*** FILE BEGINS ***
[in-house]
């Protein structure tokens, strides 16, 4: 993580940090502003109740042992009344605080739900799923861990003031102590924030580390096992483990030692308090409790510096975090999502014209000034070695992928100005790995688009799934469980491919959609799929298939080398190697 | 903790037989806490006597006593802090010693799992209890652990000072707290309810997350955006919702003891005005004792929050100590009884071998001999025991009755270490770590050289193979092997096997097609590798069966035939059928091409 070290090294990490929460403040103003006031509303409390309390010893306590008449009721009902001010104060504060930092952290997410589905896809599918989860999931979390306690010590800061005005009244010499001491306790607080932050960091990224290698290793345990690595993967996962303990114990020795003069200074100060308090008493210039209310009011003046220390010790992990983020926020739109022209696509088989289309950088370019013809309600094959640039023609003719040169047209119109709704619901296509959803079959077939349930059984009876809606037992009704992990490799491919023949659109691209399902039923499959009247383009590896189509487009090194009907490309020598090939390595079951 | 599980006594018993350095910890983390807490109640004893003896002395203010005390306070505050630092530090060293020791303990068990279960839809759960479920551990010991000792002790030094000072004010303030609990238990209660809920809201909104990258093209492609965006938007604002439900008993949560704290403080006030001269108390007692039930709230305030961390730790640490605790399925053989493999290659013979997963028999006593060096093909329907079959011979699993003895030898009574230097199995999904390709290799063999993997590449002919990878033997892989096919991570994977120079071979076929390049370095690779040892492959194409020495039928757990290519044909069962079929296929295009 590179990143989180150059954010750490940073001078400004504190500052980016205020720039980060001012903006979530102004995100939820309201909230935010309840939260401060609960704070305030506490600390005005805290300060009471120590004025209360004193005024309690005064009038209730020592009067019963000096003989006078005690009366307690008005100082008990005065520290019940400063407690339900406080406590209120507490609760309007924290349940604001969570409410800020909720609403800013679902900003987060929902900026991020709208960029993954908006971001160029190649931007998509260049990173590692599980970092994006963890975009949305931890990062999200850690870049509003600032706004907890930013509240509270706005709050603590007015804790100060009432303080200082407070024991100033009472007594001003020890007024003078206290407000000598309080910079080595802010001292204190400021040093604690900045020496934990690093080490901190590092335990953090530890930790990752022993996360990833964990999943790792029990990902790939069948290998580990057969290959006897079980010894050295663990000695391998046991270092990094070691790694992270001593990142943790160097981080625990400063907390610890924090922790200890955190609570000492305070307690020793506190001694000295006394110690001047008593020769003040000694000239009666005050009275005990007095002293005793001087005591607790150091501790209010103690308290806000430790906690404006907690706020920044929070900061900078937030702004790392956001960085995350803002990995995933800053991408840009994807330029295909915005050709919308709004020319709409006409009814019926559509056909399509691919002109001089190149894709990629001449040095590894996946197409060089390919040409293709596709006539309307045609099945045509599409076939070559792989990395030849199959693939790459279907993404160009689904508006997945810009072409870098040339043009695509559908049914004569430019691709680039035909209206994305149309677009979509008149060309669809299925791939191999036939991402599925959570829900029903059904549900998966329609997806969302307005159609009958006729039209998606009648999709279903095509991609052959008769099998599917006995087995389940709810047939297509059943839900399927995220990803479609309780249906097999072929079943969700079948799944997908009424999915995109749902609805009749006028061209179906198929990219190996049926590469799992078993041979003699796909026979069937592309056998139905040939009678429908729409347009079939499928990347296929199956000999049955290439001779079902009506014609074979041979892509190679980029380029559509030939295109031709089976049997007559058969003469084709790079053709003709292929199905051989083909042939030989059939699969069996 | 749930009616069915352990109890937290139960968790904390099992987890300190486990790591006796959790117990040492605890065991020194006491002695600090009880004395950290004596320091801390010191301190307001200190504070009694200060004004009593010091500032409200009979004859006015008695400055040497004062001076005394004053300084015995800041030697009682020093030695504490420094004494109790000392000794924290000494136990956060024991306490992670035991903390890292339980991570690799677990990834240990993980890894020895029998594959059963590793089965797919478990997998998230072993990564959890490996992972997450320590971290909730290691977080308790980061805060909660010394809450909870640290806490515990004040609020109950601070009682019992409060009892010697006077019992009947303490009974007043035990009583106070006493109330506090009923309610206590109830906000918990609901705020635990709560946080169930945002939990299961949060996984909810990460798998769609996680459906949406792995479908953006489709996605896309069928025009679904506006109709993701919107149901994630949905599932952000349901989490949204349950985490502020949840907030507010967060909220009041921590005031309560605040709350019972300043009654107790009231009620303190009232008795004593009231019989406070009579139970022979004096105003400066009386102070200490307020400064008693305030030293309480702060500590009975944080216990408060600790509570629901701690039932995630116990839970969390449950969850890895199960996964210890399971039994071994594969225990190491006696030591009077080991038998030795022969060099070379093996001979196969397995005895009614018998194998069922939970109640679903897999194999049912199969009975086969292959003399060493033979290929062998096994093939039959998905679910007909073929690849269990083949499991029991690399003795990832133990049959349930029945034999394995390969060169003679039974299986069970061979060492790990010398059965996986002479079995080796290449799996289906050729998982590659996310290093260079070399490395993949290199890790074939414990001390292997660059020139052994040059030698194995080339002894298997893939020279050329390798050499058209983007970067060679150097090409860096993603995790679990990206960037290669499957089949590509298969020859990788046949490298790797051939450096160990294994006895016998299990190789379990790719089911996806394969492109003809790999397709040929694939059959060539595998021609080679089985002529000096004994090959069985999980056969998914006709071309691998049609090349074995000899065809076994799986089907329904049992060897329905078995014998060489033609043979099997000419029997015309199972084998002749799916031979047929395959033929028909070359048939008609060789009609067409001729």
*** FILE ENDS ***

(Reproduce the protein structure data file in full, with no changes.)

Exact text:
[in-house]
């Protein structure tokens, strides 16, 4: 993580940090502003109740042992009344605080739900799923861990003031102590924030580390096992483990030692308090409790510096975090999502014209000034070695992928100005790995688009799934469980491919959609799929298939080398190697 | 903790037989806490006597006593802090010693799992209890652990000072707290309810997350955006919702003891005005004792929050100590009884071998001999025991009755270490770590050289193979092997096997097609590798069966035939059928091409 070290090294990490929460403040103003006031509303409390309390010893306590008449009721009902001010104060504060930092952290997410589905896809599918989860999931979390306690010590800061005005009244010499001491306790607080932050960091990224290698290793345990690595993967996962303990114990020795003069200074100060308090008493210039209310009011003046220390010790992990983020926020739109022209696509088989289309950088370019013809309600094959640039023609003719040169047209119109709704619901296509959803079959077939349930059984009876809606037992009704992990490799491919023949659109691209399902039923499959009247383009590896189509487009090194009907490309020598090939390595079951 | 599980006594018993350095910890983390807490109640004893003896002395203010005390306070505050630092530090060293020791303990068990279960839809759960479920551990010991000792002790030094000072004010303030609990238990209660809920809201909104990258093209492609965006938007604002439900008993949560704290403080006030001269108390007692039930709230305030961390730790640490605790399925053989493999290659013979997963028999006593060096093909329907079959011979699993003895030898009574230097199995999904390709290799063999993997590449002919990878033997892989096919991570994977120079071979076929390049370095690779040892492959194409020495039928757990290519044909069962079929296929295009 590179990143989180150059954010750490940073001078400004504190500052980016205020720039980060001012903006979530102004995100939820309201909230935010309840939260401060609960704070305030506490600390005005805290300060009471120590004025209360004193005024309690005064009038209730020592009067019963000096003989006078005690009366307690008005100082008990005065520290019940400063407690339900406080406590209120507490609760309007924290349940604001969570409410800020909720609403800013679902900003987060929902900026991020709208960029993954908006971001160029190649931007998509260049990173590692599980970092994006963890975009949305931890990062999200850690870049509003600032706004907890930013509240509270706005709050603590007015804790100060009432303080200082407070024991100033009472007594001003020890007024003078206290407000000598309080910079080595802010001292204190400021040093604690900045020496934990690093080490901190590092335990953090530890930790990752022993996360990833964990999943790792029990990902790939069948290998580990057969290959006897079980010894050295663990000695391998046991270092990094070691790694992270001593990142943790160097981080625990400063907390610890924090922790200890955190609570000492305070307690020793506190001694000295006394110690001047008593020769003040000694000239009666005050009275005990007095002293005793001087005591607790150091501790209010103690308290806000430790906690404006907690706020920044929070900061900078937030702004790392956001960085995350803002990995995933800053991408840009994807330029295909915005050709919308709004020319709409006409009814019926559509056909399509691919002109001089190149894709990629001449040095590894996946197409060089390919040409293709596709006539309307045609099945045509599409076939070559792989990395030849199959693939790459279907993404160009689904508006997945810009072409870098040339043009695509559908049914004569430019691709680039035909209206994305149309677009979509008149060309669809299925791939191999036939991402599925959570829900029903059904549900998966329609997806969302307005159609009958006729039209998606009648999709279903095509991609052959008769099998599917006995087995389940709810047939297509059943839900399927995220990803479609309780249906097999072929079943969700079948799944997908009424999915995109749902609805009749006028061209179906198929990219190996049926590469799992078993041979003699796909026979069937592309056998139905040939009678429908729409347009079939499928990347296929199956000999049955290439001779079902009506014609074979041979892509190679980029380029559509030939295109031709089976049997007559058969003469084709790079053709003709292929199905051989083909042939030989059939699969069996 | 749930009616069915352990109890937290139960968790904390099992987890300190486990790591006796959790117990040492605890065991020194006491002695600090009880004395950290004596320091801390010191301190307001200190504070009694200060004004009593010091500032409200009979004859006015008695400055040497004062001076005394004053300084015995800041030697009682020093030695504490420094004494109790000392000794924290000494136990956060024991306490992670035991903390890292339980991570690799677990990834240990993980890894020895029998594959059963590793089965797919478990997998998230072993990564959890490996992972997450320590971290909730290691977080308790980061805060909660010394809450909870640290806490515990004040609020109950601070009682019992409060009892010697006077019992009947303490009974007043035990009583106070006493109330506090009923309610206590109830906000918990609901705020635990709560946080169930945002939990299961949060996984909810990460798998769609996680459906949406792995479908953006489709996605896309069928025009679904506006109709993701919107149901994630949905599932952000349901989490949204349950985490502020949840907030507010967060909220009041921590005031309560605040709350019972300043009654107790009231009620303190009232008795004593009231019989406070009579139970022979004096105003400066009386102070200490307020400064008693305030030293309480702060500590009975944080216990408060600790509570629901701690039932995630116990839970969390449950969850890895199960996964210890399971039994071994594969225990190491006696030591009077080991038998030795022969060099070379093996001979196969397995005895009614018998194998069922939970109640679903897999194999049912199969009975086969292959003399060493033979290929062998096994093939039959998905679910007909073929690849269990083949499991029991690399003795990832133990049959349930029945034999394995390969060169003679039974299986069970061979060492790990010398059965996986002479079995080796290449799996289906050729998982590659996310290093260079070399490395993949290199890790074939414990001390292997660059020139052994040059030698194995080339002894298997893939020279050329390798050499058209983007970067060679150097090409860096993603995790679990990206960037290669499957089949590509298969020859990788046949490298790797051939450096160990294994006895016998299990190789379990790719089911996806394969492109003809790999397709040929694939059959060539595998021609080679089985002529000096004994090959069985999980056969998914006709071309691998049609090349074995000899065809076994799986089907329904049992060897329905078995014998060489033609043979099997000419029997015309199972084998002749799916031979047929395959033929028909070359048939008609060789009609067409001729």